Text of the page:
Emerging-market currency turbulence picks up, options markets flash red

miércoles 10 de septiembre de 2014 09:38 GYT
 

By Anirban Nag and Sujata Rao

LONDON, Sept 10 (Reuters) - The cost of hedging against sharp fluctuations in many emerging-market currencies jumped to multi-month highs on Wednesday, and derivatives markets indicate that bets against them are on the rise as the dollar strengthens.

A rising dollar and higher Treasury yields are spooking investors engaged in dollar-based carry trades - borrowing at low interest rates to invest in a higher-yielding, riskier asset. The result has been a sudden spike in volatility, after it spent the summer trading near long-term lows.

So far, the sell-off is nothing like the slide seen after Ben Bernanke, then the chairman of the U.S. Federal Reserve, signalled last May an end to the Fed's loose monetary policy. But market watchers fear it will pick up as the Fed's Sept. 16-17 meeting approaches.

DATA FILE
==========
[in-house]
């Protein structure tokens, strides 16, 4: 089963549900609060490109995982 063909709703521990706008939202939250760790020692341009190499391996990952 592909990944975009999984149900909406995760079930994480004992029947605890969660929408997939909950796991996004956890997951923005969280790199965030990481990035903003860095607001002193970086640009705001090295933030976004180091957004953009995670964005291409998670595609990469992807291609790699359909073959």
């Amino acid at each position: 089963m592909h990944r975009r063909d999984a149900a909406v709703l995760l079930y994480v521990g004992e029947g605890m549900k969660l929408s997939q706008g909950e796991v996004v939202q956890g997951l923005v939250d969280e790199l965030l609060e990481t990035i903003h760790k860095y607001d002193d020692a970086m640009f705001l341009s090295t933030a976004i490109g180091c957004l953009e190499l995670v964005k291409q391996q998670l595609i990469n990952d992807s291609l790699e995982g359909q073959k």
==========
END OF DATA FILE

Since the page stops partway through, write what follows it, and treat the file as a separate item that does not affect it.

"Our concern is that if fears of a more hawkish Fed become more pronounced" before the meeting, said Steven Englander, global head of G10 FX strategy at Citi. "We will see more pressure emerge on broader carry trades than has been the case."

One-month implied volatility, a gauge of expected swings in some emerging-market currencies that is derived from options prices, has spiked, with the Turkish lira, Indian rupee and South African rand the main victims. Implied volatilities climb when a currency drops and investors rush to hedge against further losses.

For the Turkish lira, the one-month volatility, or vol in market parlance, is at 10.5, the highest in 2 1/2 months. Rand and rupee vols are at one-month highs. Three-month vols across the emerging-market currency spectrum have picked up an average 0.5 vol, Morgan Stanley analysts estimate.

Implied vol spikes have been far greater in G-10 currencies - euro/dollar one-month vol is at its highest since January at 7.6, dollar/yen vols at 8.7 and sterling/dollar vols at 11.35, at five-month and three-year highs respectively.

That is an ominous sign, says UBS strategist Manik Narain, who has analysed volatility surges in the past four years. Narain estimates three-month implied vols for a basket of nine emerging-market currencies at 7.7, up from 7 at the start of September.   Continuación...